I don’t even think run defense is as important as pass defense. The 2006 Indianapolis Colts won a Super Bowl despite having the worst run defense in the entire NFL. I think the NFL is becoming such a passing league that stopping the run is almost an afterthought compared to the most important thing a defense can do.
And that’s putting pressure on the quarterback.
There is nothing that wins games for a defense like a defensive line putting pressure on the quarterback.
You want examples?
Look at the New York Giants and their Super Bowl victories over the New England Patriots in both 2007 and 2011. Their dominant defensive ends (Strahan, Osi Umenyiora, Justin Tuck, and Jason Pierre-Paul, Umenyiora, Tuck) completely disrupted the rhythm of All-Pro quarterback Tom Brady and changed the outcome of the game.
You can’t lose if you get to the quarterback, especially if you can knock the quarterback out of the game, like the Eagles did against Sam Bradford when they played the St. Louis Rams in week one of last season, or like they did when they played Tony Romo and the Dallas Cowboys in week 16 of last season.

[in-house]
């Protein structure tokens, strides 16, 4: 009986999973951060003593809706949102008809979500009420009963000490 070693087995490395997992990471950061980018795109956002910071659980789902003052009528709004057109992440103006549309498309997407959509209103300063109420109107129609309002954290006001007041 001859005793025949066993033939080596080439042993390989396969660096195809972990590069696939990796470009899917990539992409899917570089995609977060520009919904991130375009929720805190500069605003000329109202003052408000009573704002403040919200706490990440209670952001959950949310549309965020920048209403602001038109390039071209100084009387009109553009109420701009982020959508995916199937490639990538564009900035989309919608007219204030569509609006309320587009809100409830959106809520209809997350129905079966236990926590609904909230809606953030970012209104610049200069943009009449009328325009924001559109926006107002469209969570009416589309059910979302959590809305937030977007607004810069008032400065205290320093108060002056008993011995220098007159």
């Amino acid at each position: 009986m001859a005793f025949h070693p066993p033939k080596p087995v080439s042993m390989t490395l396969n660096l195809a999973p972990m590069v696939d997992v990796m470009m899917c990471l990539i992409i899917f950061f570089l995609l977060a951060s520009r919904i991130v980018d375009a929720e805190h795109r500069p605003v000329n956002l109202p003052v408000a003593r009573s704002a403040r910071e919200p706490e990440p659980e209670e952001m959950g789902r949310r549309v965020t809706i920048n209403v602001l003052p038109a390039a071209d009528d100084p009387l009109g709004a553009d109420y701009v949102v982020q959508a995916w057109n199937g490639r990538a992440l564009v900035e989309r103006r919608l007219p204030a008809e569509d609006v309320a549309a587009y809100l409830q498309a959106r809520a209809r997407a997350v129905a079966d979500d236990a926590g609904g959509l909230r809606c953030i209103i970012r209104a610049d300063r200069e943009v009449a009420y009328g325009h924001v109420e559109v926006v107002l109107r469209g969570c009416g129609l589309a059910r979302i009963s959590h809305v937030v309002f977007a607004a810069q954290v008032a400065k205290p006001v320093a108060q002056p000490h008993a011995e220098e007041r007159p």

There are just so many ways the Eagles’ defensive line can beat you, whether it be stopping the run, sacking the quarterback, sacking the quarterback and forcing a fumble (the Jason Babin specialty) or pressuring the quarterback into throwing an interception.
Heading into the 2011 season, the Eagles’ coaching staff thought that a trio of Pro Bowl cornerbacks–Nnamdi Asomugha, Asante Samuel, and Dominique Rodgers-Cromartie–would equal a trip to the Super Bowl, just like it did for the Green Bay Packers in 2010, with Tramon Williams, Sam Shields, and Charles Woodson.
It didn’t work. Not even close.
But heading into the 2012 season, barring injuries, I think the defensive line could propel the Eagles into the Super Bowl.
Cole. Babin. Hunt. Jenkins. Cox. Graham. Landri. Curry. Tapp. Dixon. Thornton.
Stop these guys from getting to the quarterback and you’ll beat the Eagles. But don’t expect that to happen very many times.
Quite frankly, they’re unstoppable.